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In a series called Close Listening: Decoding Nature Through Sound, Morning Edition has been profiling scientists who explore the natural world by listening to it.

But sometimes listening isn't enough — scientists have to record animals and even talk back to them to figure out what they're saying.

It's an increasingly popular move in higher education. Hundreds of schools no longer require student applicants to submit SAT or ACT scores.

In July, George Washington University became the latest school to throw its considerable weight behind the test-optional movement. Its explanation:

Morning Edition wants to hear what your part of the world sounds like when it's just waking up.

For our Close Listening: Decoding Nature Through Sound series, you sent us the sounds of birds, insects and other creatures in your backyard for experts from the Cornell Lab of Ornithology to identify.

Illinois lawmakers set aside their bitter partisan bickering Wednesday to override Republican Gov. Bruce Rauner's partial veto of bill addressing the state's heroin crisis.

The Obama administration Wednesday issued an after-action assessment of the police response to the demonstrations in Ferguson, Mo., that erupted last year following the killing of Michael Brown, an 18-year-old black resident of the city, by Darren Wilson, a white police officer.

Here is a pop quiz: How many trees are on the planet?

Most people have no idea.

A new study says the answer is more than 3 trillion trees — that's trillion with a T, and that number is about eight times more than a previous estimate.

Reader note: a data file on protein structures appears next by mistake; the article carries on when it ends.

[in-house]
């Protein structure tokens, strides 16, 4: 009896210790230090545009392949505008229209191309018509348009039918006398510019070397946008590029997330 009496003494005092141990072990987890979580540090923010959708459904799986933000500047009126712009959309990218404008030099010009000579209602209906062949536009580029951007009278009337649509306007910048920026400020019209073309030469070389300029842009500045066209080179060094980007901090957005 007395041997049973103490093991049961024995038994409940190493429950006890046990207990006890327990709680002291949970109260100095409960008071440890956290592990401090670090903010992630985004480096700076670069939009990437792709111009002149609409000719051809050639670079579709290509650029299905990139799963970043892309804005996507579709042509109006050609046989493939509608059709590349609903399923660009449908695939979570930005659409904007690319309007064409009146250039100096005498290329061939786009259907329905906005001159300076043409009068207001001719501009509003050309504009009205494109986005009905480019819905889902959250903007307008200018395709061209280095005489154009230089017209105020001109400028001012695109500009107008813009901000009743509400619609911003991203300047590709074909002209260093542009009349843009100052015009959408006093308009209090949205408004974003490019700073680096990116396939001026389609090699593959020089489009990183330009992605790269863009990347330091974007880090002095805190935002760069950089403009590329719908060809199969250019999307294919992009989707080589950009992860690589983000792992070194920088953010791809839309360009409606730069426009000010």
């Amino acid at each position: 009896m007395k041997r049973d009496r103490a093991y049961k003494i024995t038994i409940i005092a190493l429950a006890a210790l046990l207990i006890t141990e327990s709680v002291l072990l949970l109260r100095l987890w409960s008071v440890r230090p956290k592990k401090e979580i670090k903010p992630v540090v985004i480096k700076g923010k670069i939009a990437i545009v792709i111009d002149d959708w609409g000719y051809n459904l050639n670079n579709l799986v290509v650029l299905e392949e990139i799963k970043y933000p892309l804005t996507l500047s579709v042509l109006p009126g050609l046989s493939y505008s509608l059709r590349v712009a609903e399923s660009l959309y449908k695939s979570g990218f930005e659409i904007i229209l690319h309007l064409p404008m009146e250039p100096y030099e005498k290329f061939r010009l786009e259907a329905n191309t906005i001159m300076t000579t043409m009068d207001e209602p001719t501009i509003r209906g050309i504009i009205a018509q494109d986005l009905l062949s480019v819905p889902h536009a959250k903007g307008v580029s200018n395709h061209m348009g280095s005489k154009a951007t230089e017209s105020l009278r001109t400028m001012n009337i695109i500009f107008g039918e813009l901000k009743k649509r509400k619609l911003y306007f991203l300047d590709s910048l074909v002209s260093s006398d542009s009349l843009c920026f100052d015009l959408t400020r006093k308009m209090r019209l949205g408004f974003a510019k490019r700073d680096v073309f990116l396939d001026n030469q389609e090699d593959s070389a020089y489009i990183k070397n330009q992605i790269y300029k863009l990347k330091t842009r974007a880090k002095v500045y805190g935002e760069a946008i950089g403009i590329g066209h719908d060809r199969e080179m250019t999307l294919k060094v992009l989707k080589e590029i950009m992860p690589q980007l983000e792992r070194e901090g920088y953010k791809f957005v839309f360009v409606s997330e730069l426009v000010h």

It's been four months since more than 400 Baltimore businesses were damaged in riots following the death of Freddie Gray. Most — but not all — of those businesses have reopened, although some are still struggling to get back the customers they lost.

Six weeks after the April riots, the windows of Taylor Alexander's women's clothing store were still boarded up. Her shop, Flawless Damsels, was so empty inside that her voice echoed off the walls when she described what it used to look like before looters cleared her out.

Yellow Springs is a small college town in Ohio that has more than one head shop and a lot of tie-dye and hemp.

Many would consider it ground zero for likely supporters of the referendum on the ballot this November that could make Ohio the fifth state to legalize recreational and medical marijuana.

But the proposal is drawing some unusual opposition — and it's coming from residents who generally support legalizing marijuana.

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Nearly 100 pounds of gleaming, fresh-caught California yellowtail and white sea bass arrived at Chef Michael Cimarusti's Los Angeles-based restaurant Providence on Wednesday morning. But this wasn't just another ho-hum seafood delivery.

The pile of fish marks an important step toward a fundamentally different way that prominent chefs are beginning to source American seafood: the restaurant-supported fishery.

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There were protests today in Baltimore as hearings got underway in the case of six police officers charged in the death of Freddie Gray, an unarmed black man.

UNIDENTIFIED MAN: (Chanting) All night.

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By the time DeAngelo Cortijo was 14, he had been in more than a dozen foster homes. He had run away and lived on the streets for months, and he had been diagnosed with bipolar and anxiety disorders, attachment disorder, intermittent explosive disorder or posttraumatic stress disorder. He had been in and out of mental hospitals and heavily medicated.

Cortijo, who was born in San Francisco, was taken from his mother after she attempted suicide when he was 3.

A recent outbreak of Salmonella in frozen tuna might have sushi lovers wondering if it's safe to eat that raw fish.

The outbreak in question began in California in March. All told, it sickened 65 people in 11 states. There were 35 cases in California, with another 18 in Arizona and New Mexico. The rest of the cases were scattered across the country, including four in Minnesota.